And thus enters the third aspect of our hero who brings down the rain with the cadence of his song just as easily as he benumbs  thousand-headed serpents with his lilting dance – he arrives as Krishna, the Avatar. Even as he speaks with the disillusioned warrior, the veil lifts itself bit by bit, to reveal a fraction of the mystery. Arjuna is perplexed and  bewildered to see his friend in such form, to hear words of such magnitude, to discover a plan of such immensity. He understands little at a time and Krishna, patient as he is, explains the whole cause of existence, its reason, its power, its objectives and the paths to attain them. He discloses to him the secret behind all that is, the relation of man and God, the play of Nature. He enlightens Arjuna on  the significance of his action, the results of his non-action. Bringing the Light into all that is, he finally reveals Himself in His true form of the Formless.

Arjuna is only an instrument, not just for the war of Kurukshetra devised to eliminate the asuric forces that rule, but an instrument by which the world at large, can learn of the mysteries that abound in the Unknown, the Truth that reigns the Land, the existence of the One. It is through him the Message is delivered.

Krishna signifies the Divine manifestation upon earth in his guise as an Avatar. But he is more than that, more than the naughty babe that had one cavort around him incessantly, more than the child that slew demons, more than the dazzling flautist that made many a heart aflutter, more than the leader who imparted sage advice.

He is also an image for the Divine, housed nowhere but deep in our hearts. An idol whom we worship in our moments of deafening silence, fuelled by the flames of our aspiration. He is what we cannot imagine and even if by a stroke of fortune we manage ever so slightly, he remains unfathomable. He is the invisible source of inspiration who creates through mortal means; we are but putty in his godly hands. But it is again him whom we endeavor to please and impress by those very creations that he has divined into being. He is what makes perfection perfect and hence it is he whom we chase. And it is he who sends forth riddles of the Unknown through anonymous messages, delivered at the proper time, in the proper place. To solve the riddle becomes our aim …the question he puts forth is simple… “Who am I”.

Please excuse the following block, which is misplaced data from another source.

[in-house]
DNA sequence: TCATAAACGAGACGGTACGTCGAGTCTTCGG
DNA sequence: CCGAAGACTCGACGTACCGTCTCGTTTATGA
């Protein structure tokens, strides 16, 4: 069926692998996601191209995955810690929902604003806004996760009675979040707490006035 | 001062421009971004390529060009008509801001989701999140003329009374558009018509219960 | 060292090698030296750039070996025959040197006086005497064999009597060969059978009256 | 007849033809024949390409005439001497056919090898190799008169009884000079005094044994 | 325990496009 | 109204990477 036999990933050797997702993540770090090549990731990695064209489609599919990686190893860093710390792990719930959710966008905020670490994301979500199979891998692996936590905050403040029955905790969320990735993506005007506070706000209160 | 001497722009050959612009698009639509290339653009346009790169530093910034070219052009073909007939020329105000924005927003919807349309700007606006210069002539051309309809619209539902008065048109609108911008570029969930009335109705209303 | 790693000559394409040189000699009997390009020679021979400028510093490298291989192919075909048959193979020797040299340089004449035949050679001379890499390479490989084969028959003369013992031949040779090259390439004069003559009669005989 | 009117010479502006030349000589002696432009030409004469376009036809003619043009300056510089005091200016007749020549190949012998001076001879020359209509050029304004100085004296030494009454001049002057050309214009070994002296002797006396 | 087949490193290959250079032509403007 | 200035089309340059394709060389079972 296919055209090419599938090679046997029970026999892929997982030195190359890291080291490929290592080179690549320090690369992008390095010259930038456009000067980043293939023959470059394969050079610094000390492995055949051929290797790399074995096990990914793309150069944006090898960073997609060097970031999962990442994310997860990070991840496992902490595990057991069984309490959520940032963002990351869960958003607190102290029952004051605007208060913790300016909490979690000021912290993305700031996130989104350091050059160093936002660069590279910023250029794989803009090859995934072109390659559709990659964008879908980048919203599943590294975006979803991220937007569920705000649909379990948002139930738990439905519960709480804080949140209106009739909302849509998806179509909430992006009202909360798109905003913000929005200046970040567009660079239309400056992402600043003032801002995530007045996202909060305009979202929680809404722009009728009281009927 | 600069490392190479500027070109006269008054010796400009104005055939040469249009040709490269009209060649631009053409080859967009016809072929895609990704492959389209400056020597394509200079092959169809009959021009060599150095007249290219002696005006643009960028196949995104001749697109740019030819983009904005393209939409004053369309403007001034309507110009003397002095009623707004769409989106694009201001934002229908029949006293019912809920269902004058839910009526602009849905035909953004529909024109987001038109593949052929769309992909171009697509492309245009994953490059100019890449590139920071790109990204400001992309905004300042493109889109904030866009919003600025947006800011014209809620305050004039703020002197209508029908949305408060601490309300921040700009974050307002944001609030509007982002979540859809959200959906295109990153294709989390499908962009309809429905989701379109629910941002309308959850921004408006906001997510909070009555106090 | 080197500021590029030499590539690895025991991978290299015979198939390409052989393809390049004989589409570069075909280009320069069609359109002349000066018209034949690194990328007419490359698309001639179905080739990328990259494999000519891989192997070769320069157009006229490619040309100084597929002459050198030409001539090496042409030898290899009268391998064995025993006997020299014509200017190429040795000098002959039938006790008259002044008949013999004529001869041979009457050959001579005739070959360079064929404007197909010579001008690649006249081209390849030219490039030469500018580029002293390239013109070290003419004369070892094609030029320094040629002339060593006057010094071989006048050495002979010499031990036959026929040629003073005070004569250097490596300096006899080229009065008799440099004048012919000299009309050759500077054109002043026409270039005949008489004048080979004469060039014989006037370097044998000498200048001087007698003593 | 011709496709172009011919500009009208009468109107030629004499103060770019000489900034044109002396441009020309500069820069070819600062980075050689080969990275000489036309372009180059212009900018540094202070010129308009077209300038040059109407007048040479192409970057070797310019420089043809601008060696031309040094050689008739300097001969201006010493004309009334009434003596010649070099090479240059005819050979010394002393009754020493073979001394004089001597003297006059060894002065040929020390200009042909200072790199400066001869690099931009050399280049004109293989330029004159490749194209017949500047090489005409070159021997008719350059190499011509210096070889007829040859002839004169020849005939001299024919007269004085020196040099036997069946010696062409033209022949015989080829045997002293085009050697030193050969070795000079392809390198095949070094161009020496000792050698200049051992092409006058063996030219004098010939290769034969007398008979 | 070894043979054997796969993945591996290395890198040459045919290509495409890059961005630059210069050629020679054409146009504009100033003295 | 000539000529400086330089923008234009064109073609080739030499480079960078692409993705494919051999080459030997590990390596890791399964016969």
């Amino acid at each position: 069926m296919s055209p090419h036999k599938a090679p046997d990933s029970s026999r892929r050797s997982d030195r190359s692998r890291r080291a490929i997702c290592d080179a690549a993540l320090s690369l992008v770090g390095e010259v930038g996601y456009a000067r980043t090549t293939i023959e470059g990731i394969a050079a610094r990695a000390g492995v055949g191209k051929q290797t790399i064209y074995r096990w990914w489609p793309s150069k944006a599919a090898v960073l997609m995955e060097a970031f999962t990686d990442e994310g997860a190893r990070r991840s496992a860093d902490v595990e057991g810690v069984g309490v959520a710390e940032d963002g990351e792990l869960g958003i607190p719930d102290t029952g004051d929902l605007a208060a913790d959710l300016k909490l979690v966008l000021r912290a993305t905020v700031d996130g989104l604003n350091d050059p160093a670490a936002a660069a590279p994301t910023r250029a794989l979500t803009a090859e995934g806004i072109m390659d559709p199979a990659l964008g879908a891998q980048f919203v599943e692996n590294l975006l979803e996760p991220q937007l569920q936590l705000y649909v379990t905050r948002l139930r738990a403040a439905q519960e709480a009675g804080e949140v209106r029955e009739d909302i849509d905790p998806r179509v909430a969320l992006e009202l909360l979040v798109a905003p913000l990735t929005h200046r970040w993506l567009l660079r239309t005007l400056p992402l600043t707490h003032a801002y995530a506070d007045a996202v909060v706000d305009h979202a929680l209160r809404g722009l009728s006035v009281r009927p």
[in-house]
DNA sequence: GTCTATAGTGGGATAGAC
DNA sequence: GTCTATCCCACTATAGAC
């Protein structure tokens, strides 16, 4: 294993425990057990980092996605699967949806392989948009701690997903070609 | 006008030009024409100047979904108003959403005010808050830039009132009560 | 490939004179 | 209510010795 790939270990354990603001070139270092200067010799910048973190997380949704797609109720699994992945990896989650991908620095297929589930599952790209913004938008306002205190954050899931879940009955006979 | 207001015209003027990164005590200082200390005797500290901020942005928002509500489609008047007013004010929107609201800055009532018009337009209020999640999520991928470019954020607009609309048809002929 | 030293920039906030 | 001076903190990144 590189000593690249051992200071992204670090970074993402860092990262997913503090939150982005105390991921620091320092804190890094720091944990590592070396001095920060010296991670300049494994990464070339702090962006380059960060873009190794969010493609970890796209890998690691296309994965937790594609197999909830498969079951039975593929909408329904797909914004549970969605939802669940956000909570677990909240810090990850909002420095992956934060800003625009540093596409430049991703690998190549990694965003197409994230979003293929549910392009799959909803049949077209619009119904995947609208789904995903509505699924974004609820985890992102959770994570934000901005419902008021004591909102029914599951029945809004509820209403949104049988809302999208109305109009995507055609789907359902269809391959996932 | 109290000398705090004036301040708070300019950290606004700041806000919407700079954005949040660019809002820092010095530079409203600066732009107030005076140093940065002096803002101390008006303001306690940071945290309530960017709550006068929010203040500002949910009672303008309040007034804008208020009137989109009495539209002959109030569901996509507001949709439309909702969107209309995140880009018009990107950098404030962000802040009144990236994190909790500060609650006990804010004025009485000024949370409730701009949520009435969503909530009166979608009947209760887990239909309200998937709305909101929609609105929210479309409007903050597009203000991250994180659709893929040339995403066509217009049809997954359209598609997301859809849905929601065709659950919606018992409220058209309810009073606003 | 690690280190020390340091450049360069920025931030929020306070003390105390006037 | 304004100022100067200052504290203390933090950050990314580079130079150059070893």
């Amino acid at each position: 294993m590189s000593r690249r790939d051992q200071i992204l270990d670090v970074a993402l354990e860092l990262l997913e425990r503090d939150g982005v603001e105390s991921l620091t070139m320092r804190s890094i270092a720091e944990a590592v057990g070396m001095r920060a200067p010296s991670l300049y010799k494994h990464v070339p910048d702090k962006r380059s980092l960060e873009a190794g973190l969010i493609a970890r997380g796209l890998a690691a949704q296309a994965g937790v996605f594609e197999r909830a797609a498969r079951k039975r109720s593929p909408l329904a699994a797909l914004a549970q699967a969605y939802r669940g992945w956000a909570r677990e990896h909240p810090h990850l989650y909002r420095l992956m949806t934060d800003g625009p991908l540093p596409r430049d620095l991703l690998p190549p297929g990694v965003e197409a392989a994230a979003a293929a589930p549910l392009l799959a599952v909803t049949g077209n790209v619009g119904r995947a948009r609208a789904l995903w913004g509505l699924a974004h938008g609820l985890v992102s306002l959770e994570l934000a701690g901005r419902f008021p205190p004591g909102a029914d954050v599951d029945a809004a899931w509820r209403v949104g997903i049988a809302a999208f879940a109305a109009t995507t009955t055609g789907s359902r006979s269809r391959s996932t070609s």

He can go by any name but for now, we will call him Krishna.

Krishna who is the Divinity, Joy, Love, Bliss we seek and yearn for. Take away from him his blue hue and yellow robe, golden crown and peacock feather, chariot and flute, and Krishna will become no less. These are only symbols of his Divine nature, the name only a means to identify and idolize.  It is not the sky or the lotus that should remind us of him but that in the tentacled greys of depthless pits we are inspired to see the soft tinge of Blue and smell the veiled Sweetness. It is the essence, the Krishnahood, that is of consequence; it is that that he wants us to discover, that that he wants us to understand and that that he wants us to become. It is for us to see the Divine in our sons and our sons in the Divine as Yashoda did or to see the Divine in our friend and our friend in the Divine as Arjuna did. All is resplendent of Him, He is resplendent of All.  It is for us to seek the Krishna within, the Krishna without.

And that would be the answer to the greatest riddle of all times.